Parachanna africana

{pronunciation} af-ri-carne-a

First description:

Steindachner, Fr. 1879.
Ophiocephalus africanus
Denkschr. Ak. Wien. Vol.XLI.; p.15; Plate.III; figure 2.


Nostrils noticeably longer than other Channidae.


D: 42-49 A: 30-35 C: rounded V: present Ratio: 28.4-33.8 %




Vertical fin pigmentation is grey-green to dark olive and spotted with tones of blue and green. The orange tinted pectoral fins are also spotted. The upper body has a light olive brown background blending to a clay grey colouration to shades of yellow grey.

A series of brown-black spots can be seen above and below the lateral flanks whilst the region between has more distinct spots, which appear to give an overall pattern of 8-10 chevrons facing the head. Here a broad blackish band runs from the eye to the opercle, where it merges into a bold dark spot. Finally another dark bar connects the eye to the rear corner of the jaw. However, the colouration of P.africana is very variable, according to the mood of the fish at the time and instead of the thick chevrons, a pattern of spots can often be seen.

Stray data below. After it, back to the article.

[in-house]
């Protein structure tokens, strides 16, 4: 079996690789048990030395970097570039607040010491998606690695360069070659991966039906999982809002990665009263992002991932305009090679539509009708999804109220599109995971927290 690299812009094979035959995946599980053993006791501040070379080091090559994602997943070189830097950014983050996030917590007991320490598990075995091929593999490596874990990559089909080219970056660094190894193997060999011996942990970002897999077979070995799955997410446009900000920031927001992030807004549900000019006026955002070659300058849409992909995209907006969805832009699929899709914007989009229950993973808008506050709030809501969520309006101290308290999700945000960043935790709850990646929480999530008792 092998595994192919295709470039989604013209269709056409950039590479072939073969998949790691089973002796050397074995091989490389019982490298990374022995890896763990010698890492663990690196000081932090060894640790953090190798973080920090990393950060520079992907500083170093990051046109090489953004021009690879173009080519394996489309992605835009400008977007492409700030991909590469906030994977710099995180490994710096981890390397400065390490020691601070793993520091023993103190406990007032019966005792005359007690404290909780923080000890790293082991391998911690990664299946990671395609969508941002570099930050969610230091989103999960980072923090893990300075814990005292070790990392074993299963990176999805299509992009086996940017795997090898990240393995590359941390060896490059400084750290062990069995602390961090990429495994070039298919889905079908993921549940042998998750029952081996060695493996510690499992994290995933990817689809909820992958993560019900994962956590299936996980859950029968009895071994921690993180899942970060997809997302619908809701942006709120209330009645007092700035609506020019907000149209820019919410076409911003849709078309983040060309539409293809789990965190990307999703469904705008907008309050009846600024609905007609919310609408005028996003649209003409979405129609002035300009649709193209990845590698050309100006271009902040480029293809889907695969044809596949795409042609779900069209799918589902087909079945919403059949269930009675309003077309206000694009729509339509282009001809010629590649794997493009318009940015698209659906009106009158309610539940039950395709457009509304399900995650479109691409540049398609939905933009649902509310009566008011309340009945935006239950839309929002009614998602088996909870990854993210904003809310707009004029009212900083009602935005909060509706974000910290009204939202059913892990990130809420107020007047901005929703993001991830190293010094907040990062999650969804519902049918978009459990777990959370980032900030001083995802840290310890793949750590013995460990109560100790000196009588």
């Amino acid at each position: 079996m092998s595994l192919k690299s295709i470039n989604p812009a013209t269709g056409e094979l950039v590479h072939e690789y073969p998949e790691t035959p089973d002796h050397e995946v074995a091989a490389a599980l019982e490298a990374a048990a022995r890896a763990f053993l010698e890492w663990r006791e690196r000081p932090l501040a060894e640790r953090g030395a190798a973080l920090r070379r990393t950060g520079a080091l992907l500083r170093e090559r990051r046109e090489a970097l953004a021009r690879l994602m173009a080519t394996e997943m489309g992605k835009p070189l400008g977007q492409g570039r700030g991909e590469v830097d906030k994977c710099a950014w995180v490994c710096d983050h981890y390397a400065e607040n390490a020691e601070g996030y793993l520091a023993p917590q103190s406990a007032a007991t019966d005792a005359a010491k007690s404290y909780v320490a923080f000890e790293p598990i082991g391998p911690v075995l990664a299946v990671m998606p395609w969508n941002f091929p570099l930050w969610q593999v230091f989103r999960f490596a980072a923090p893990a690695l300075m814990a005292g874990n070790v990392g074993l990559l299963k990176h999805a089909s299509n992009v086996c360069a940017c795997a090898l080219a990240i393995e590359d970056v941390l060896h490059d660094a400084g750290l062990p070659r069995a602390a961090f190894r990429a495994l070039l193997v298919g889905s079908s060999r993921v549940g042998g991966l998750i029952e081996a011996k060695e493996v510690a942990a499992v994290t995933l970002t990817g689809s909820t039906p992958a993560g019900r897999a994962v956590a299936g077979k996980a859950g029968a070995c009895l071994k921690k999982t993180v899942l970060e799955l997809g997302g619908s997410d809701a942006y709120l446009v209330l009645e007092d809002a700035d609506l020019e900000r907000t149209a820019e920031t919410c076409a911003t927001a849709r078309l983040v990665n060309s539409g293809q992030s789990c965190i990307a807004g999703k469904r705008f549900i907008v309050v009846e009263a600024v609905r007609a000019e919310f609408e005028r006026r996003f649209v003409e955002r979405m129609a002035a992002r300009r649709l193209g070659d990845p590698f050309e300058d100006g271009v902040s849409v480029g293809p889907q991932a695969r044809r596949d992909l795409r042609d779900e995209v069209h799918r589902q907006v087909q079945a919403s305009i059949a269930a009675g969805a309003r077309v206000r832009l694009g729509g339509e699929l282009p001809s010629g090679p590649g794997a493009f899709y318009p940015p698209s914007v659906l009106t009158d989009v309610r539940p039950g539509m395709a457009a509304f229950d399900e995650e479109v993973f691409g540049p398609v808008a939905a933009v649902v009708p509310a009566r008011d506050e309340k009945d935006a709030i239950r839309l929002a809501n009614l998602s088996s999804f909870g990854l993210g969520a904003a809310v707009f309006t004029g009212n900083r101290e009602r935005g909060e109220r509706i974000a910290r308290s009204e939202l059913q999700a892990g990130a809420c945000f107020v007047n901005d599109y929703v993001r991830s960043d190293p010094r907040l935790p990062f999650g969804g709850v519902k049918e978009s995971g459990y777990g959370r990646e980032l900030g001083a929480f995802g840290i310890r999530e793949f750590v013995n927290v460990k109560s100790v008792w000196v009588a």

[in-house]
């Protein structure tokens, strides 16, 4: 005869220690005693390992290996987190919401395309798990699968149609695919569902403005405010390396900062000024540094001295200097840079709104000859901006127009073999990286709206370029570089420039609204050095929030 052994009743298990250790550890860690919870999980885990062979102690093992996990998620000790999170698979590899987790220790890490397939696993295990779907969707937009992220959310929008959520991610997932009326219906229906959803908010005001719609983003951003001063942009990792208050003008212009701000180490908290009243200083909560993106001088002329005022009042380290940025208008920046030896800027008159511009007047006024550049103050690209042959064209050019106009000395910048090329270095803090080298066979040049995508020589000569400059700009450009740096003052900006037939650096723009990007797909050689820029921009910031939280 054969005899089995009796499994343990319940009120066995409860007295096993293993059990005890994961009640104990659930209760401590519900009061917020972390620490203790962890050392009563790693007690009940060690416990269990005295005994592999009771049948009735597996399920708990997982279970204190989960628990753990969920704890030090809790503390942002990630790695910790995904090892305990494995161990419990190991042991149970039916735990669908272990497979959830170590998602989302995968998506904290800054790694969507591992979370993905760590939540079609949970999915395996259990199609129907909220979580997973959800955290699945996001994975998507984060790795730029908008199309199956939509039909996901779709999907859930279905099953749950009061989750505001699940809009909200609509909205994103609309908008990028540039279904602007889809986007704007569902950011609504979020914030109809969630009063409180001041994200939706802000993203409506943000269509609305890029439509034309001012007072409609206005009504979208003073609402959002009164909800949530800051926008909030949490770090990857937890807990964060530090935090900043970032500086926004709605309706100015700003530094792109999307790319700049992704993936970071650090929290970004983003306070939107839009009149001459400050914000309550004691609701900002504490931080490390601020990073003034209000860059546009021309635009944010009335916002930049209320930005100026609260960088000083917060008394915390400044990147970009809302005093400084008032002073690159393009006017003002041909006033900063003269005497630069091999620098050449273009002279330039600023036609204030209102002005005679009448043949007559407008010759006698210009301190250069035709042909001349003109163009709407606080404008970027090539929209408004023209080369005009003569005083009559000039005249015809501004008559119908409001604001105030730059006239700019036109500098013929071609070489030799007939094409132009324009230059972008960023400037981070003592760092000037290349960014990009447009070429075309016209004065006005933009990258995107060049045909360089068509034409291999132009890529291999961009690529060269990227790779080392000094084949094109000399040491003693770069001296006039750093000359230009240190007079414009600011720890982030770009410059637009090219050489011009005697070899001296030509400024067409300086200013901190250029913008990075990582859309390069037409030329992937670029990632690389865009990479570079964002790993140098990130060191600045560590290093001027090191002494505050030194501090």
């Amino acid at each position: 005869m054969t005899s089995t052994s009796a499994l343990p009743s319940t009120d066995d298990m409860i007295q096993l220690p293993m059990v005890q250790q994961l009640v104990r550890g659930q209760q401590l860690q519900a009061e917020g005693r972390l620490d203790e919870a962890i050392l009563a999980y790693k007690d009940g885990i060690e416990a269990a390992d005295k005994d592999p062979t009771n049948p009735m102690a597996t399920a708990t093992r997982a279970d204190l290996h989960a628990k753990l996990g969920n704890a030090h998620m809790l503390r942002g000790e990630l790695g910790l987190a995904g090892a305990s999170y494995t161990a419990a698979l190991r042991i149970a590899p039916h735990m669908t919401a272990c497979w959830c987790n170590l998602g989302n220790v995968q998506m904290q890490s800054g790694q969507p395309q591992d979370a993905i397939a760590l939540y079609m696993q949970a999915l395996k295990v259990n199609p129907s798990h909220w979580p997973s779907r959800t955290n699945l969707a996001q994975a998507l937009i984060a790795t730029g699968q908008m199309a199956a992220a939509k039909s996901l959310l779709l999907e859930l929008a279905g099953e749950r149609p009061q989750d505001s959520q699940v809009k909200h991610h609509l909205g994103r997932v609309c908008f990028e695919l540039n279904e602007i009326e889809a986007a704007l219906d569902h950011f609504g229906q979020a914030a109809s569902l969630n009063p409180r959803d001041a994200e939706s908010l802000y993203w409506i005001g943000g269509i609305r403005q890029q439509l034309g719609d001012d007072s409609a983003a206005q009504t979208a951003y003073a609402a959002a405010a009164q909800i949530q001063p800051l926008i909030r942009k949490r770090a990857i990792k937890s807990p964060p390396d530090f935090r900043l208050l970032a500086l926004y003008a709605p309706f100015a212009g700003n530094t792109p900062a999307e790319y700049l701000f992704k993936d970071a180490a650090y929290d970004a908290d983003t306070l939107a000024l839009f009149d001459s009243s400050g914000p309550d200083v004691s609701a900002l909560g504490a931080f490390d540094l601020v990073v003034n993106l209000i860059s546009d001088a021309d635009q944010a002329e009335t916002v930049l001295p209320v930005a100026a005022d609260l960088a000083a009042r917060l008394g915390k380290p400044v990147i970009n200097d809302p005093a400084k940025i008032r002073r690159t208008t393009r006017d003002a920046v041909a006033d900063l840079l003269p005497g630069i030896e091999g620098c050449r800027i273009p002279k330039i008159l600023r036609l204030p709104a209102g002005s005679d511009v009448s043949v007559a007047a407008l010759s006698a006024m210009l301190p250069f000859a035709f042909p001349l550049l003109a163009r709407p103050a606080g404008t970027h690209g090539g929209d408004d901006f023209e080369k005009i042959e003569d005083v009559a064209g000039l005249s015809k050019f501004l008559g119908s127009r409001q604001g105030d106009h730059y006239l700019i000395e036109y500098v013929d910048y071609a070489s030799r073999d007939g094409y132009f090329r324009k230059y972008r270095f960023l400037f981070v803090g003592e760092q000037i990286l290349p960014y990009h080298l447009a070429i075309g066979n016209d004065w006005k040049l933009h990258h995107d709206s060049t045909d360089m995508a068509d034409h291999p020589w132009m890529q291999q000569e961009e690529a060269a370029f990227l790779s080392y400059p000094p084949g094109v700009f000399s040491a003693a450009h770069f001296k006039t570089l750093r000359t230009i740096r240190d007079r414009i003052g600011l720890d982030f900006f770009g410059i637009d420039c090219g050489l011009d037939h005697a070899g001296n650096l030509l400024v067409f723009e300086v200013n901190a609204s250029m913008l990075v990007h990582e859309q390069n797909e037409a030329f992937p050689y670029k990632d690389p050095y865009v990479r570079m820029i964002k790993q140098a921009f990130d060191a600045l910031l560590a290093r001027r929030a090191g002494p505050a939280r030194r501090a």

Juvenile differences in colouration:

Young fish are said to be yellow, with a broad lateral band extending to the lateral line. ( Boulenger 1916)


Attains a total of 320 mm in nature.


Channa africana, Ophicephalus africanus, Ophiocephalus africanus, Parophiocephalus africanus.

Geographical location:

West Africa, and is known from the states of Benin, Cameroon and Nigeria. Further details of collecting points can be located in the excellent revision of the African Snakehead by Bonou & Teugels (1985).


In courtship display both males and females turn almost completely black. A vivid gold band appears on the side of the head and the gill covers. All the fins turn black and the lips a lovely blue.